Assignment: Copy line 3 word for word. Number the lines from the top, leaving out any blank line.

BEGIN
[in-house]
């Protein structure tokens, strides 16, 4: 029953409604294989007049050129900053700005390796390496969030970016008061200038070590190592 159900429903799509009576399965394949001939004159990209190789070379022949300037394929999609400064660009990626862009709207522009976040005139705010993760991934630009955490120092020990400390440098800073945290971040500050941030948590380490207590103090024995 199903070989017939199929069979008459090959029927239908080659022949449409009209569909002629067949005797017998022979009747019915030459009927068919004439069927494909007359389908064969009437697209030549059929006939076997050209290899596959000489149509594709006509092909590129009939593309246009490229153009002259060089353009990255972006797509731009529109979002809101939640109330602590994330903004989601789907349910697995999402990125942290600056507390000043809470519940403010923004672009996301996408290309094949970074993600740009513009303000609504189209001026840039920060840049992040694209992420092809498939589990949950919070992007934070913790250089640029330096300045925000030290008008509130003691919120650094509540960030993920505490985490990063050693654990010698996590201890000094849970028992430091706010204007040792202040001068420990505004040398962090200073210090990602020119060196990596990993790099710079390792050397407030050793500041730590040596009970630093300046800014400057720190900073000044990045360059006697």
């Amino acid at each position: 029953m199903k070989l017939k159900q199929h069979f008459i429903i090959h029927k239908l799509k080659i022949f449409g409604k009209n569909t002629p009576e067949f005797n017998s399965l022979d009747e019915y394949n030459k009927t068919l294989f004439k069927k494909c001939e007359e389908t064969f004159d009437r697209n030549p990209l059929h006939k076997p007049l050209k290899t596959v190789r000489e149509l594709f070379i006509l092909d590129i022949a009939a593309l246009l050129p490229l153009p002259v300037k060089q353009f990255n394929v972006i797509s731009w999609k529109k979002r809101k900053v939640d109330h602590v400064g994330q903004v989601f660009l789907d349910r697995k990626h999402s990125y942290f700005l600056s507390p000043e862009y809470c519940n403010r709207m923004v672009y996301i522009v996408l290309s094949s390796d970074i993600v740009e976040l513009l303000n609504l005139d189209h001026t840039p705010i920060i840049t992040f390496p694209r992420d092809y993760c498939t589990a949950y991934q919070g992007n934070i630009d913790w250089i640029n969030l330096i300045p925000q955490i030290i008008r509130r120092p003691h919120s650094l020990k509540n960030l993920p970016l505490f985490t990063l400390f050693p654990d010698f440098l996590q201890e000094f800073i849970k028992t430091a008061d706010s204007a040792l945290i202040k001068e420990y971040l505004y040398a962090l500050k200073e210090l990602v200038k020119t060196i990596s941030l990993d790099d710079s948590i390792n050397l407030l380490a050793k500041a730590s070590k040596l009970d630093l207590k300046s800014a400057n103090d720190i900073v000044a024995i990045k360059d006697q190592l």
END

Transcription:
């Amino acid at each position: 029953m199903k070989l017939k159900q199929h069979f008459i429903i090959h029927k239908l799509k080659i022949f449409g409604k009209n569909t002629p009576e067949f005797n017998s399965l022979d009747e019915y394949n030459k009927t068919l294989f004439k069927k494909c001939e007359e389908t064969f004159d009437r697209n030549p990209l059929h006939k076997p007049l050209k290899t596959v190789r000489e149509l594709f070379i006509l092909d590129i022949a009939a593309l246009l050129p490229l153009p002259v300037k060089q353009f990255n394929v972006i797509s731009w999609k529109k979002r809101k900053v939640d109330h602590v400064g994330q903004v989601f660009l789907d349910r697995k990626h999402s990125y942290f700005l600056s507390p000043e862009y809470c519940n403010r709207m923004v672009y996301i522009v996408l290309s094949s390796d970074i993600v740009e976040l513009l303000n609504l005139d189209h001026t840039p705010i920060i840049t992040f390496p694209r992420d092809y993760c498939t589990a949950y991934q919070g992007n934070i630009d913790w250089i640029n969030l330096i300045p925000q955490i030290i008008r509130r120092p003691h919120s650094l020990k509540n960030l993920p970016l505490f985490t990063l400390f050693p654990d010698f440098l996590q201890e000094f800073i849970k028992t430091a008061d706010s204007a040792l945290i202040k001068e420990y971040l505004y040398a962090l500050k200073e210090l990602v200038k020119t060196i990596s941030l990993d790099d710079s948590i390792n050397l407030l380490a050793k500041a730590s070590k040596l009970d630093l207590k300046s800014a400057n103090d720190i900073v000044a024995i990045k360059d006697q190592l």